Do You Have A Photographic Memory?

By: April Carson


The term "photographic memory" is most often used to describe eidetic imagery in the scientific literature. The ability to remember exactly what was shown on the screen, or pages in front of us for hours after quickly scanning them is thought by some scientists and psychologists as being rare.


One study found people who possess this skill tend not only be better at remembering events but also find it easier than average when tested under pressure like exams because their eidetic memories allow more time between reviews before needing another sharp reminder from something they've seen before.


The brain is of course the most important part of this skill and those who posses it appear to have an area of the brain similar to the "super" memory also known as 'savants' that can recall various facts and figures. The ability to remember conversations exactly and recall them later verbatim has only been tested on a small sample of people so far, but with this research underway more is sure to come.


A small portion of children and a smaller number of adults have this unusual talent, according to preliminary testing. This enables them to keep viewing an image in great detail for a short time after it has been removed. Do you think you possess this skill?


Eidetic Memory -


Eidetic memory, the ability to capture images in one's mind and hold onto them for several seconds or minutes without forgetting what was seen. The theory behind this phenomenon is thought to occur only a small percentage of children but even so it isn't conclusive as there may be many variables involved such as intelligence level and education level that haven't been taken into account.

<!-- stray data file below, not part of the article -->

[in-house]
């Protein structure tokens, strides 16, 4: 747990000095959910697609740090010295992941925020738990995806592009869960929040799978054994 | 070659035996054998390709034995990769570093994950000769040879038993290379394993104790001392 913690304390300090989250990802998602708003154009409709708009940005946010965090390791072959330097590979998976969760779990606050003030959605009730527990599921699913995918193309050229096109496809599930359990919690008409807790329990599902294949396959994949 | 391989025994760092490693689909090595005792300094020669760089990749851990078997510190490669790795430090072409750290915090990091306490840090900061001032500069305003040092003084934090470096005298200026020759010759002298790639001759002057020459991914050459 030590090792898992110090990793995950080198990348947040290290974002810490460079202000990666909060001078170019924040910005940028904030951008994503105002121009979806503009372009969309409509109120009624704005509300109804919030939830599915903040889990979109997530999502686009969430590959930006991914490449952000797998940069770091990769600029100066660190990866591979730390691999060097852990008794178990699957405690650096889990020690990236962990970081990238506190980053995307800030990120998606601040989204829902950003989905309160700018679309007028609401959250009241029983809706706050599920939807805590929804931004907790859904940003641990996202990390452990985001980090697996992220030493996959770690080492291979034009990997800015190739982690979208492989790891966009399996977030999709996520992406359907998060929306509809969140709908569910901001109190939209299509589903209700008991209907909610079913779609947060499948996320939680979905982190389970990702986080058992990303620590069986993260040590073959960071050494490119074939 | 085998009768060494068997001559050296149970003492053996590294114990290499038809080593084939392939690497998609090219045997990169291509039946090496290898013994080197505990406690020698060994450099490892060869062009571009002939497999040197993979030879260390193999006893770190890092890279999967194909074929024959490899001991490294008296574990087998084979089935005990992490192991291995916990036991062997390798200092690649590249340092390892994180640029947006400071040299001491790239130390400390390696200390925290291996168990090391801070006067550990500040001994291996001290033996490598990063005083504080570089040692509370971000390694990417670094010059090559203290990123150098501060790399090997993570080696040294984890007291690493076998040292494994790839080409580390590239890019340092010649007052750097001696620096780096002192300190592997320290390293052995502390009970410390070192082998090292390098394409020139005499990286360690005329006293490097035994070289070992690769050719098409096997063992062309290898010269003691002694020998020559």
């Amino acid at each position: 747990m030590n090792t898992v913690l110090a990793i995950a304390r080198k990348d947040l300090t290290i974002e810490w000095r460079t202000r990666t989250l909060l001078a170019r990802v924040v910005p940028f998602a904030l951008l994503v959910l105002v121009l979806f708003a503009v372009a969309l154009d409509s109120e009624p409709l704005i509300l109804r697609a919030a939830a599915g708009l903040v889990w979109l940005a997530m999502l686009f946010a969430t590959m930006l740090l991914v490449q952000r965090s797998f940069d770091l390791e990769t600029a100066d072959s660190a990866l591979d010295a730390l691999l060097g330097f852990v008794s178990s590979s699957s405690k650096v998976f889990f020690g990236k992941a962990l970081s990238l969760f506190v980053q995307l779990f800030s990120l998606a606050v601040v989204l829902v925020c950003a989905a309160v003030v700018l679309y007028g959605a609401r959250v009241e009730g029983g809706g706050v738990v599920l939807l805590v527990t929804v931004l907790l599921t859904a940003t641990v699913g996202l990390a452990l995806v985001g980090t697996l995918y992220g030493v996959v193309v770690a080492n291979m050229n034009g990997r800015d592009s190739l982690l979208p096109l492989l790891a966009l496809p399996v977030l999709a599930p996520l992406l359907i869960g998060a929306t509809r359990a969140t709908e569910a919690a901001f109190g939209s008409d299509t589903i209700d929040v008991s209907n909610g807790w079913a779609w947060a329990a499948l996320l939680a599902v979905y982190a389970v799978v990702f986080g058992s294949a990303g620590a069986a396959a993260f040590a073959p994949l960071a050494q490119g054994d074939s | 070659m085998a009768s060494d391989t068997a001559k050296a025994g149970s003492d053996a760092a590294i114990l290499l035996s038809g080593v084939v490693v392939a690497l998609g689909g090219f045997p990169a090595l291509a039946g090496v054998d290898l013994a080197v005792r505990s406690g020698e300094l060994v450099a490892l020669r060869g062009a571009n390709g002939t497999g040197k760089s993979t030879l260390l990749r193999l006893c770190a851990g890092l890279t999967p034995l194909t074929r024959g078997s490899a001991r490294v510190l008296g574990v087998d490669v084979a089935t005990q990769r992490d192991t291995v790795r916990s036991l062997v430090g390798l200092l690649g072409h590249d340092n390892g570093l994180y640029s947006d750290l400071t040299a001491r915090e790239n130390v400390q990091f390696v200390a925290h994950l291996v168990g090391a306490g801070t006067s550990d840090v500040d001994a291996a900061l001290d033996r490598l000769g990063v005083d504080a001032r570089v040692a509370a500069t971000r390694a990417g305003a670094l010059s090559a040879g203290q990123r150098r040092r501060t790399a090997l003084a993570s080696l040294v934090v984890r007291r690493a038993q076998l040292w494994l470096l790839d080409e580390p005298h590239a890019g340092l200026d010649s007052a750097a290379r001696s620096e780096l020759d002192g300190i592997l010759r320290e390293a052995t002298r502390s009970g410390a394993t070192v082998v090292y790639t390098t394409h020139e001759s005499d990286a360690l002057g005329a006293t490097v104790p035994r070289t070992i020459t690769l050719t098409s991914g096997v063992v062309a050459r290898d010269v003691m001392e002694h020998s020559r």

Eidetikers are people who have well-honed eidetic memories - they can continue seeing an image after being shown just once vividly enough for them retain its form intact on their minds eye They often use repetition when learning things because everything will become clearer if you repeat something more than once.


People with eidetic memories are often thought to be only children, but this is not the case. However, they usually do seem to be able to recall their own childhood events with far greater clarity than adults could possibly remember.



Eidetic vs. Photographic Memory -


Eidetic memories are rare and difficult to test, but there is some scientific evidence that they exist. People with eidetikers report being able to remember visual details for very long periods without any alterations in clarity or accuracy - just as if it was stored physically inside their head instead of mentally through memory associations between what's seen/remembered at different times.


A lot about photographic recall has yet be understood scientifically; however research shows how strengthening certain parts of our brain can help us better retain information we've already learned.


So, how can you tell if you have a photographic memory? The truth is that there isn't one sure-fire way to tell, but we've listed some common traits below:


#1 If you can already remember days and dates in your head, you might have photographic memory.


#2 People with poor short-term memory sometimes also suffer from eidetic memory, so if you find yourself losing things and forgetting people's names, this may be why.


#3 People with photographic memory tend to perform well at school and in various careers.


Improving Your Memory -


No matter what your level of ability or experience, we can all learn how to improve our memory and brain function. You can try a few exercises to strengthen your memory like Aerobic exercise and playing brain-training games. Keeping your mind active is the most effective technique to improve your memory.


Although science has yet to verify the existence of real photographic memory, some youngsters seem to have a form of eidetic memory recall called photographic memory. However, this hasn't been confirmed.


While it's difficult to teach your brain to have photographic memory, you may enhance your memory by utilizing mnemonics and other learning methods. Simple activities like sleep and exercise also aid in the improvement of memory.





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